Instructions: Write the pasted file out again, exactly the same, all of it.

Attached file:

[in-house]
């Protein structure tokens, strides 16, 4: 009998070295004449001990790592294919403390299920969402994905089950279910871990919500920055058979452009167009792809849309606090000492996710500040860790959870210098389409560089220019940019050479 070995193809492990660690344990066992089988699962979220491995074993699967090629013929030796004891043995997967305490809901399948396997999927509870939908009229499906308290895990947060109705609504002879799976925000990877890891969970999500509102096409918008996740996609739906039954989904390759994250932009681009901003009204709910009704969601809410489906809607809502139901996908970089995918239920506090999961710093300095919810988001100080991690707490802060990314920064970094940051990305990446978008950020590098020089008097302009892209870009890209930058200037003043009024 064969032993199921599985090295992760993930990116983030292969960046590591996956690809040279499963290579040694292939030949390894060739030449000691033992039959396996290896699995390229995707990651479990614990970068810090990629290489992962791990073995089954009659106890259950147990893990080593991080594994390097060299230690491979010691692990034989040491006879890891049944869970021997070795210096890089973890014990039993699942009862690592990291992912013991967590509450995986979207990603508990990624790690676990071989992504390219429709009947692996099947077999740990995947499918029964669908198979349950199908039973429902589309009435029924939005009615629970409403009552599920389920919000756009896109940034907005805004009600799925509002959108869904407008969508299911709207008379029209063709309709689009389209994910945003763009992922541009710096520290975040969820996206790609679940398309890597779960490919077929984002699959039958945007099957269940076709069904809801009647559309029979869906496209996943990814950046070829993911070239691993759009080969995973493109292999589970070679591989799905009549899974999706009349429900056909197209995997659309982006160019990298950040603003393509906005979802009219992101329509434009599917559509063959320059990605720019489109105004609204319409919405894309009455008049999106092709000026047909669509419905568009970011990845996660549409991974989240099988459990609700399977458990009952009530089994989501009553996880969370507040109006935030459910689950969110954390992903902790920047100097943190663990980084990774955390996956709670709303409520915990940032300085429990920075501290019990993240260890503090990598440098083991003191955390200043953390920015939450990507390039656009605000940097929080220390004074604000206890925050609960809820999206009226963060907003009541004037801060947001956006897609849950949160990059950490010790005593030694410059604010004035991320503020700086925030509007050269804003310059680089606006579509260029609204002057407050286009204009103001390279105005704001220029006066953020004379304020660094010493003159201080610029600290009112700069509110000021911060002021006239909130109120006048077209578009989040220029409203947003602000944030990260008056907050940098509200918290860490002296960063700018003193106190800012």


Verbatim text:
[in-house]
């Protein structure tokens, strides 16, 4: 009998070295004449001990790592294919403390299920969402994905089950279910871990919500920055058979452009167009792809849309606090000492996710500040860790959870210098389409560089220019940019050479 070995193809492990660690344990066992089988699962979220491995074993699967090629013929030796004891043995997967305490809901399948396997999927509870939908009229499906308290895990947060109705609504002879799976925000990877890891969970999500509102096409918008996740996609739906039954989904390759994250932009681009901003009204709910009704969601809410489906809607809502139901996908970089995918239920506090999961710093300095919810988001100080991690707490802060990314920064970094940051990305990446978008950020590098020089008097302009892209870009890209930058200037003043009024 064969032993199921599985090295992760993930990116983030292969960046590591996956690809040279499963290579040694292939030949390894060739030449000691033992039959396996290896699995390229995707990651479990614990970068810090990629290489992962791990073995089954009659106890259950147990893990080593991080594994390097060299230690491979010691692990034989040491006879890891049944869970021997070795210096890089973890014990039993699942009862690592990291992912013991967590509450995986979207990603508990990624790690676990071989992504390219429709009947692996099947077999740990995947499918029964669908198979349950199908039973429902589309009435029924939005009615629970409403009552599920389920919000756009896109940034907005805004009600799925509002959108869904407008969508299911709207008379029209063709309709689009389209994910945003763009992922541009710096520290975040969820996206790609679940398309890597779960490919077929984002699959039958945007099957269940076709069904809801009647559309029979869906496209996943990814950046070829993911070239691993759009080969995973493109292999589970070679591989799905009549899974999706009349429900056909197209995997659309982006160019990298950040603003393509906005979802009219992101329509434009599917559509063959320059990605720019489109105004609204319409919405894309009455008049999106092709000026047909669509419905568009970011990845996660549409991974989240099988459990609700399977458990009952009530089994989501009553996880969370507040109006935030459910689950969110954390992903902790920047100097943190663990980084990774955390996956709670709303409520915990940032300085429990920075501290019990993240260890503090990598440098083991003191955390200043953390920015939450990507390039656009605000940097929080220390004074604000206890925050609960809820999206009226963060907003009541004037801060947001956006897609849950949160990059950490010790005593030694410059604010004035991320503020700086925030509007050269804003310059680089606006579509260029609204002057407050286009204009103001390279105005704001220029006066953020004379304020660094010493003159201080610029600290009112700069509110000021911060002021006239909130109120006048077209578009989040220029409203947003602000944030990260008056907050940098509200918290860490002296960063700018003193106190800012």